No Football Please, We’re Janjaweed

Sileia’s football pitch

Sileia in West Darfur was snatched by rebels of the Justice and Equality Movement (Jem) last year. It was recaptured by the Government of Sudan in February, using Antonov bombers and the Janjaweed to do most of the work. It is a dusty, broken-down town reached by a bone-crunching three-hour drive along gnarled tracks and dried-up river beds – or wadis. It must have been a harsh place to live in the first place. And then the Janjaweed smashed it up. The market is littered with sorghum, ripped cardboard, old batteries and shredded plastic. On the side of one brick building, someone has chalked: “Brothers, go and destroy”.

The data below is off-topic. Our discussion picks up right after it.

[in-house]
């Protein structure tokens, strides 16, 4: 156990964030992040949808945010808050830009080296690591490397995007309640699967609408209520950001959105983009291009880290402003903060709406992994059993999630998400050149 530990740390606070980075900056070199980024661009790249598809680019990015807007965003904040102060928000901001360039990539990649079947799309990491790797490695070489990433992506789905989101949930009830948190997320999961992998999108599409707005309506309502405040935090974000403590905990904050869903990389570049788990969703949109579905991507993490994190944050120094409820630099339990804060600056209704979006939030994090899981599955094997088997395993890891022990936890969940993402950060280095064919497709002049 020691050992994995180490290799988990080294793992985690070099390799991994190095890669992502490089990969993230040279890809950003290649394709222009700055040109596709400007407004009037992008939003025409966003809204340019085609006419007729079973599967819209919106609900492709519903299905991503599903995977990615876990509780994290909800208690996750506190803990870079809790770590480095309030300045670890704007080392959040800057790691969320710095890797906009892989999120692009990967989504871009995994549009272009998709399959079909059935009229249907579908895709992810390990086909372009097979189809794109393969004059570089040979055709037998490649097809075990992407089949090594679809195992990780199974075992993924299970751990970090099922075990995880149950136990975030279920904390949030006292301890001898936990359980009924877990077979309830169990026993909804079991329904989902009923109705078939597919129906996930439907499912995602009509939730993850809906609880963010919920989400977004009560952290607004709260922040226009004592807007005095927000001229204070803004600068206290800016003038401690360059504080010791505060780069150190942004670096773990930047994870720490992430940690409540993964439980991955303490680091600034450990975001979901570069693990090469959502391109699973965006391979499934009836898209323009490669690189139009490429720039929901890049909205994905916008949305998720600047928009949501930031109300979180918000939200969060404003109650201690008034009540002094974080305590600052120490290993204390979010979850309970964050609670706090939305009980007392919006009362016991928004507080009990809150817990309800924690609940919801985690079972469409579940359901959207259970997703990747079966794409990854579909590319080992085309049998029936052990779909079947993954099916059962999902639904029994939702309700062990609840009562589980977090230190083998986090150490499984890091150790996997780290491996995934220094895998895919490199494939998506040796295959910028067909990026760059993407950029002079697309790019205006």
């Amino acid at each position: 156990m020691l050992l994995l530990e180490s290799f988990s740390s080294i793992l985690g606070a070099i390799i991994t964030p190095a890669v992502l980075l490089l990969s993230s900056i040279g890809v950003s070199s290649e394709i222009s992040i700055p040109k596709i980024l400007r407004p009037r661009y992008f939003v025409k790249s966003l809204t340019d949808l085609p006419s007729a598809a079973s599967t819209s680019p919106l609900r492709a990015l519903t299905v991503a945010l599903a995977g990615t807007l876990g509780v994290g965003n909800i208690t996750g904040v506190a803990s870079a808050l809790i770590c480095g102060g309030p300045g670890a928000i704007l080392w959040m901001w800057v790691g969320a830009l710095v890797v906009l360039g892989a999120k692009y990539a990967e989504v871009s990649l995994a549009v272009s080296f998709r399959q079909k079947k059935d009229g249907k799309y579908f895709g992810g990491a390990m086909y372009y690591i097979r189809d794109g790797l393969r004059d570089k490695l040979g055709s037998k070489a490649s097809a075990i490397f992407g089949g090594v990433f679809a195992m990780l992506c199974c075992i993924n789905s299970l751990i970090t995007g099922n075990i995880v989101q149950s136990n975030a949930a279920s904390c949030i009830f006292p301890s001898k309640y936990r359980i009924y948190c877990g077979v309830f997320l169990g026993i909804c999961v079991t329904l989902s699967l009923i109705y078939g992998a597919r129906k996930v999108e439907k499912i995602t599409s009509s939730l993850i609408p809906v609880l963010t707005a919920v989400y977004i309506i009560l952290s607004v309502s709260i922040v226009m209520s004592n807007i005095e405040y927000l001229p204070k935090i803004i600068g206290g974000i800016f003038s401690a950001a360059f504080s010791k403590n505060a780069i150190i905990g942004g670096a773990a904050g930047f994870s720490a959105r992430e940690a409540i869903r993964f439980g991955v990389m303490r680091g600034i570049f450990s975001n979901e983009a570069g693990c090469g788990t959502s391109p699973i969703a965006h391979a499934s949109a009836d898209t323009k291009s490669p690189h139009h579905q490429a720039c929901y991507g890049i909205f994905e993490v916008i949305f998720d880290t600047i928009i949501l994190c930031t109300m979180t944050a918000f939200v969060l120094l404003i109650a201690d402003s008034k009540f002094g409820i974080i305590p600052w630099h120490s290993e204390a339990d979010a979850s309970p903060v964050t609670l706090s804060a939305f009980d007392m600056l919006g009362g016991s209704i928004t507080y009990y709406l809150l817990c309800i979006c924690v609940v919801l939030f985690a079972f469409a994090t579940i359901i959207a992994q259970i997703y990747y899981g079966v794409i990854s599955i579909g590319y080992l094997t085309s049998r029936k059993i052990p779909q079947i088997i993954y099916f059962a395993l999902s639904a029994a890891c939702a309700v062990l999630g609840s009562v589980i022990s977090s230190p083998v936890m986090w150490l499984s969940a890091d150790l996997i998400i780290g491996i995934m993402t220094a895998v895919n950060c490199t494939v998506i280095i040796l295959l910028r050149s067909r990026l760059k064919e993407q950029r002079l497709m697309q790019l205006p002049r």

It was vandalism essentially. Much of the village was simply smashed up: A warning to the local population that support for the rebels will not be tolerated.
I’ve seen this before, and I’m sure I’ll see it again. But then I saw something new. They had pulled down one set of goalposts on the town football pitch. As an aid worker I met said…

“When the government controlled Sileia they played football here. Then when Jem controlled the place they would play football. There would always be games going on between town sides and the NGOs would play here as well. Now even that has been destroyed.”